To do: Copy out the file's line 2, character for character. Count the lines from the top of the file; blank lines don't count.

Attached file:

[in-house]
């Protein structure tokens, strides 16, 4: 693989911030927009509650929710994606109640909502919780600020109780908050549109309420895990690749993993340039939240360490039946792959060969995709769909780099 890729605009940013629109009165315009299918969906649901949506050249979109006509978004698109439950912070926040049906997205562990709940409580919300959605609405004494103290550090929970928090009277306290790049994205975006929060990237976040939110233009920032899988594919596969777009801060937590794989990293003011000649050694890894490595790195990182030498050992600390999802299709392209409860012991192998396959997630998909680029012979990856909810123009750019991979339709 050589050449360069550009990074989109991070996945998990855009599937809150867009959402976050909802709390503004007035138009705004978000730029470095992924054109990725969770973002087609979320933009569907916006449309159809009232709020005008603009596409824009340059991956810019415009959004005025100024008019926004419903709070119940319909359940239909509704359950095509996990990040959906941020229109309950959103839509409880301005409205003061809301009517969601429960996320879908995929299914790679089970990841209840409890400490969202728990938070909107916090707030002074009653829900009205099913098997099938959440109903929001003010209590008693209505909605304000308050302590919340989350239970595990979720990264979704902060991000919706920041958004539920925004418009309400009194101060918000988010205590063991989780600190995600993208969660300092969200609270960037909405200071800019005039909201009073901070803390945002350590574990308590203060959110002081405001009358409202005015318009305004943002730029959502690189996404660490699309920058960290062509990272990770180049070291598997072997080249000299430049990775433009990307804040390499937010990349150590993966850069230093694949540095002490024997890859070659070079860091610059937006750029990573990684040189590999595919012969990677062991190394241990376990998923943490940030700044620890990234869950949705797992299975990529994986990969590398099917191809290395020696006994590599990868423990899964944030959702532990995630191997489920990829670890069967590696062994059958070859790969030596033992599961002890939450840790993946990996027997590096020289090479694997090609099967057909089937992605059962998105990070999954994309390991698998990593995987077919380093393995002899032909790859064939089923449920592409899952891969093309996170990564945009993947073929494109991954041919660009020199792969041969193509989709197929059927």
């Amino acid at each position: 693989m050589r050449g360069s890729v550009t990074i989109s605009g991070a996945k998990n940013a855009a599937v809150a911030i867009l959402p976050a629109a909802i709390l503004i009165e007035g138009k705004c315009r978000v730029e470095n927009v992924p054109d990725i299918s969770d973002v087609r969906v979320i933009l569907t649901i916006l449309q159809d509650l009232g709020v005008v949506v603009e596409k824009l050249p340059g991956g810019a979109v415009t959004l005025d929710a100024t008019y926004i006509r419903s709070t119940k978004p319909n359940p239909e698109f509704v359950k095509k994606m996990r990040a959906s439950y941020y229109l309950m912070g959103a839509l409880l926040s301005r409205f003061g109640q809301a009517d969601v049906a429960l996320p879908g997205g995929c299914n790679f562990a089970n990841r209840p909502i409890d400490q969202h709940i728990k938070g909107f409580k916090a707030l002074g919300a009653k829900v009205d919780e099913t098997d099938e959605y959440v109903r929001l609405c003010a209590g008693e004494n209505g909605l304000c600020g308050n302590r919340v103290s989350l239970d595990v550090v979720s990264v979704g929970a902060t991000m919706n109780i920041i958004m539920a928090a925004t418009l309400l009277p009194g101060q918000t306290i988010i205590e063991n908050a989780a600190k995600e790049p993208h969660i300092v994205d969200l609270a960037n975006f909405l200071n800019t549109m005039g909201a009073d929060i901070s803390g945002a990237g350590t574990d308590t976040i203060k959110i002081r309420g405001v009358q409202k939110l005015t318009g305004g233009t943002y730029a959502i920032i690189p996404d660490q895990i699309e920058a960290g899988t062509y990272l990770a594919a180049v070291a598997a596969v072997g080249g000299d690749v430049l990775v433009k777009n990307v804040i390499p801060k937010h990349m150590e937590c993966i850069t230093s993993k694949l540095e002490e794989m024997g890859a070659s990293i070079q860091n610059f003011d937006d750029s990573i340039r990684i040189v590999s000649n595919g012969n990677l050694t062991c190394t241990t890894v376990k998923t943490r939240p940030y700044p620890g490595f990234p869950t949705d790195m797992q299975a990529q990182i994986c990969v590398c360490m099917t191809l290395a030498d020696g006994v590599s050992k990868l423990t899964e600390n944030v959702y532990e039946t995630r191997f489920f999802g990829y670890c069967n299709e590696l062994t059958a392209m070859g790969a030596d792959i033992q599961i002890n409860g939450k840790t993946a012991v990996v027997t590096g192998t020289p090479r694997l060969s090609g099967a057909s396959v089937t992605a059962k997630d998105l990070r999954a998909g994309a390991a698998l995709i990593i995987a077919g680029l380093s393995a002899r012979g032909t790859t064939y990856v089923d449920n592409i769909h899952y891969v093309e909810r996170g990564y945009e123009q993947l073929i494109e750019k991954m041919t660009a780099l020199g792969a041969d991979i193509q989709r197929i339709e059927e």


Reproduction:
């Protein structure tokens, strides 16, 4: 693989911030927009509650929710994606109640909502919780600020109780908050549109309420895990690749993993340039939240360490039946792959060969995709769909780099 890729605009940013629109009165315009299918969906649901949506050249979109006509978004698109439950912070926040049906997205562990709940409580919300959605609405004494103290550090929970928090009277306290790049994205975006929060990237976040939110233009920032899988594919596969777009801060937590794989990293003011000649050694890894490595790195990182030498050992600390999802299709392209409860012991192998396959997630998909680029012979990856909810123009750019991979339709 050589050449360069550009990074989109991070996945998990855009599937809150867009959402976050909802709390503004007035138009705004978000730029470095992924054109990725969770973002087609979320933009569907916006449309159809009232709020005008603009596409824009340059991956810019415009959004005025100024008019926004419903709070119940319909359940239909509704359950095509996990990040959906941020229109309950959103839509409880301005409205003061809301009517969601429960996320879908995929299914790679089970990841209840409890400490969202728990938070909107916090707030002074009653829900009205099913098997099938959440109903929001003010209590008693209505909605304000308050302590919340989350239970595990979720990264979704902060991000919706920041958004539920925004418009309400009194101060918000988010205590063991989780600190995600993208969660300092969200609270960037909405200071800019005039909201009073901070803390945002350590574990308590203060959110002081405001009358409202005015318009305004943002730029959502690189996404660490699309920058960290062509990272990770180049070291598997072997080249000299430049990775433009990307804040390499937010990349150590993966850069230093694949540095002490024997890859070659070079860091610059937006750029990573990684040189590999595919012969990677062991190394241990376990998923943490940030700044620890990234869950949705797992299975990529994986990969590398099917191809290395020696006994590599990868423990899964944030959702532990995630191997489920990829670890069967590696062994059958070859790969030596033992599961002890939450840790993946990996027997590096020289090479694997090609099967057909089937992605059962998105990070999954994309390991698998990593995987077919380093393995002899032909790859064939089923449920592409899952891969093309996170990564945009993947073929494109991954041919660009020199792969041969193509989709197929059927």